When the Hawk Hit the Window…

Johnny-on-the-Spot … by John Foster …

We went out for breakfast recently and while dining, a hawk flew into the window we were sitting next to.

There was a loud “Thump!” and we saw a flutter of wings before the bird righted itself and flew away.

I suspect the creature landed somewhere shortly after that and shook its’ head while looking for the aspirin.

I then thought, “Maybe we just witnessed an idiom.”

The dictionary tells us that an idiom is a noun, defined as a “group of words established by usage as having a meaning not deducible from those of the individual words.”

There’s actually a “hawk” idiom already.

“Watch like a hawk” means it’s hard to do something without being seen.

Another winged creature idiom might be, “The early bird gets the worm.” Get there early and savor the rewards.

Unless you “eat like a bird” which means you don’t eat enough and you’re picky.

Note: Most birds eat a lot in proportion to their size and weight.

Ever been on a wild goose chase?

You’ve been on a time-wasting, unsuccessful search.

Perhaps you’ve “killed two birds with one stone”.

Generally means you’ve solved 2 problems with one action.

Note: Remember when Opie killed a momma bird with his slingshot and had to care for the little ones?

If you “kill the goose that lays the golden eggs” you’re destroying something that gives you return to get immediate rewards.

How about some feline idioms?

If you can’t keep this information to yourself, you’d be “letting the cat out of the bag.”

To find yourself in an unpleasant situation by being overly-inquisitive, remember that “curiosity killed the cat.”

That might make you feel uneasy and agitated, “like a cat on a hot tin roof.”

Remember, in a tight-setting or cramped spaces, there’s “not enough room to swing a cat.”

But other animal references also ring true.

To consume a lot is to “eat like a horse.”

I’m not horsing around when I say you need to show patience and “hold your horses.”

However, don’t waste your time when there’s no chance of success by “flogging a dead horse.”

That’s from an original or trustworthy source, straight “from the horse’s mouth”.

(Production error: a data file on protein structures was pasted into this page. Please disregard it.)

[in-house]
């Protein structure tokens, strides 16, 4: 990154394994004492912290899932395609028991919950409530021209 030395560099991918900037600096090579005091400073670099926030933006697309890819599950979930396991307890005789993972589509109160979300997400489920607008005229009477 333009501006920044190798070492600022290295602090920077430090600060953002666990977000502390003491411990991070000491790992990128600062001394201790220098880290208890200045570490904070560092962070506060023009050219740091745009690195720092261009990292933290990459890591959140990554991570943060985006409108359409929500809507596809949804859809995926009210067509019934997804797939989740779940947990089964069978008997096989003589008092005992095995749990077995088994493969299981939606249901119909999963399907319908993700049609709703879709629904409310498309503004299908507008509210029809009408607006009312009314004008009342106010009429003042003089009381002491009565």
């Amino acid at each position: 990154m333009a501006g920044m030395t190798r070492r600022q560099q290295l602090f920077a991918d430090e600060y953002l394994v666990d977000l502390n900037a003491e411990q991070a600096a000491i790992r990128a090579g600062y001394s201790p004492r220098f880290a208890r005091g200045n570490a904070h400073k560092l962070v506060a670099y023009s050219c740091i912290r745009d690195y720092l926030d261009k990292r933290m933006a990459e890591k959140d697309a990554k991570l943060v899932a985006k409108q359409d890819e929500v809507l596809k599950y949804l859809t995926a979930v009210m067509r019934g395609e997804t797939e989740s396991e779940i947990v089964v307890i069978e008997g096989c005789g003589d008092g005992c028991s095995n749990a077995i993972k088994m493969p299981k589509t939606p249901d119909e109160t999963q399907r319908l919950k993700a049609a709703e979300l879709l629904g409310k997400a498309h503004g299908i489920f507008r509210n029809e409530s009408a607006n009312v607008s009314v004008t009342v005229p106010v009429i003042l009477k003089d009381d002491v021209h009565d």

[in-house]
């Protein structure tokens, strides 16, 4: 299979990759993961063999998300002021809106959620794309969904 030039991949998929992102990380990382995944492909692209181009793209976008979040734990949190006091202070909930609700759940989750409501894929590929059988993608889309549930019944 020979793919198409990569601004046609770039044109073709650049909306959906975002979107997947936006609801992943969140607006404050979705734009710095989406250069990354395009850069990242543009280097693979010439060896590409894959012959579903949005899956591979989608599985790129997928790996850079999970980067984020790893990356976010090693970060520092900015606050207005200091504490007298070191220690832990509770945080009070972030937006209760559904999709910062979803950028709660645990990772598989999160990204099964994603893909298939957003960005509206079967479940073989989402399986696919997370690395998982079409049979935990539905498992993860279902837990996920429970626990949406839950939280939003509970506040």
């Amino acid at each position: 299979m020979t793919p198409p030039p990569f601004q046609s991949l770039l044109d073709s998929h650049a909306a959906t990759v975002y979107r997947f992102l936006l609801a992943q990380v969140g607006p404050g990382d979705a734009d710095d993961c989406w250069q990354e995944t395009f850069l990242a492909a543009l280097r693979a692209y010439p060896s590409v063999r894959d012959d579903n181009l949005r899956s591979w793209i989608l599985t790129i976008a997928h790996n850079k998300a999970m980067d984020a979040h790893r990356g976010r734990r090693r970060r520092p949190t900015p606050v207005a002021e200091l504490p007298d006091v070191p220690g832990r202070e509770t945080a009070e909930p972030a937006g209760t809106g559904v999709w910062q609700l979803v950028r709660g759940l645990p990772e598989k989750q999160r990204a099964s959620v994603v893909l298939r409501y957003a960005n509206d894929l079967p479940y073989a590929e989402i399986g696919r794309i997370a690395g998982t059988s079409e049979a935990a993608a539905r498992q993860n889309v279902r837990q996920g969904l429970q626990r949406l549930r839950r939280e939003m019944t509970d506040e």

Note: Today, I think much of the talk in our nation’s capitol is from the other end of the horse.

Perhaps I’m getting too political, causing some trouble by “stirring up a hornet’s nest.”

Note: Was that the original “sting operation?”

Some might believe that I’m making something unimportant to seem important”.

“Making a mountain out of a molehill” comes to mind.

But politics is more than tongue-wagging.

Our elected officials seem to allow tiny things to control or get in the way of bigger issues with “the tail wagging the dog.”

We hear calls for help when it’s not really needed. (Cry wolf!)

Now maybe we’re nearing the last in a series of unpleasant or undesirable events before we witness “the straw that broke the camel’s back.”

But maybe those elected hired hands will do something unexpected and “pull rabbit out of a hat.”

Note: If you keep a rabbit in a hat too long, you know what you’ll find in the bottom of the hat?

I feel our elected ones have been following the wrong course of action and have been “barking up the wrong tree” for quite some time.

But maybe they’ll change.

Why do I envision airborne swine?

“When pigs fly.”

These days, people think we need compromise.

While I tend to agree, I remember an old radio axiom.

Programmers used to think “middle of the road” formats were the way to go…until someone said, “Remember, if you stand in the middle of the road, you get his by traffic going both ways.”

Food for thought.

And discussion.

All this can be blamed on a hawk hitting the window one morning.

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